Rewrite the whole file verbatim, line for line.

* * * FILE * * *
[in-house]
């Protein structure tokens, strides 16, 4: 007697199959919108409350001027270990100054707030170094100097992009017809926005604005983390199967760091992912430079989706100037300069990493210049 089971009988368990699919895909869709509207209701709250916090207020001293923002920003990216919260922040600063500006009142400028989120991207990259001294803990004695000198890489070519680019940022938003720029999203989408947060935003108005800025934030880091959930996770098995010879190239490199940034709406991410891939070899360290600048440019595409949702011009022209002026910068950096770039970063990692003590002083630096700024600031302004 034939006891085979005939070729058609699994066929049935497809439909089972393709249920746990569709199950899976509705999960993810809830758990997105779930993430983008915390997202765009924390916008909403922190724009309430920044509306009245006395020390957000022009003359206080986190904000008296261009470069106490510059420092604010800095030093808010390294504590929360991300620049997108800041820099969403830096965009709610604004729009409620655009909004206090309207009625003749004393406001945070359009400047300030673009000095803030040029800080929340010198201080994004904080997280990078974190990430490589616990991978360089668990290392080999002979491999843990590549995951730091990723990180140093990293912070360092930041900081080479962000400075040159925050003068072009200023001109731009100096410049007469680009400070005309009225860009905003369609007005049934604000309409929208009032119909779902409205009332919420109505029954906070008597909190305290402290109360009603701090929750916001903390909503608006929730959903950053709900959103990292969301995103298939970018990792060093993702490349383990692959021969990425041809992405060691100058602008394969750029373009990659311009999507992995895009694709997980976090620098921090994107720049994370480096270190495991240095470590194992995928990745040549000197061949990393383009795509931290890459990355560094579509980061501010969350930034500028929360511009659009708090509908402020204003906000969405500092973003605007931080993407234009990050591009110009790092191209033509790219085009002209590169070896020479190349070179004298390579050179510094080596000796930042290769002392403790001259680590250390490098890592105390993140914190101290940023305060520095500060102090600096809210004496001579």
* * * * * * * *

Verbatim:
[in-house]
């Protein structure tokens, strides 16, 4: 007697199959919108409350001027270990100054707030170094100097992009017809926005604005983390199967760091992912430079989706100037300069990493210049 089971009988368990699919895909869709509207209701709250916090207020001293923002920003990216919260922040600063500006009142400028989120991207990259001294803990004695000198890489070519680019940022938003720029999203989408947060935003108005800025934030880091959930996770098995010879190239490199940034709406991410891939070899360290600048440019595409949702011009022209002026910068950096770039970063990692003590002083630096700024600031302004 034939006891085979005939070729058609699994066929049935497809439909089972393709249920746990569709199950899976509705999960993810809830758990997105779930993430983008915390997202765009924390916008909403922190724009309430920044509306009245006395020390957000022009003359206080986190904000008296261009470069106490510059420092604010800095030093808010390294504590929360991300620049997108800041820099969403830096965009709610604004729009409620655009909004206090309207009625003749004393406001945070359009400047300030673009000095803030040029800080929340010198201080994004904080997280990078974190990430490589616990991978360089668990290392080999002979491999843990590549995951730091990723990180140093990293912070360092930041900081080479962000400075040159925050003068072009200023001109731009100096410049007469680009400070005309009225860009905003369609007005049934604000309409929208009032119909779902409205009332919420109505029954906070008597909190305290402290109360009603701090929750916001903390909503608006929730959903950053709900959103990292969301995103298939970018990792060093993702490349383990692959021969990425041809992405060691100058602008394969750029373009990659311009999507992995895009694709997980976090620098921090994107720049994370480096270190495991240095470590194992995928990745040549000197061949990393383009795509931290890459990355560094579509980061501010969350930034500028929360511009659009708090509908402020204003906000969405500092973003605007931080993407234009990050591009110009790092191209033509790219085009002209590169070896020479190349070179004298390579050179510094080596000796930042290769002392403790001259680590250390490098890592105390993140914190101290940023305060520095500060102090600096809210004496001579």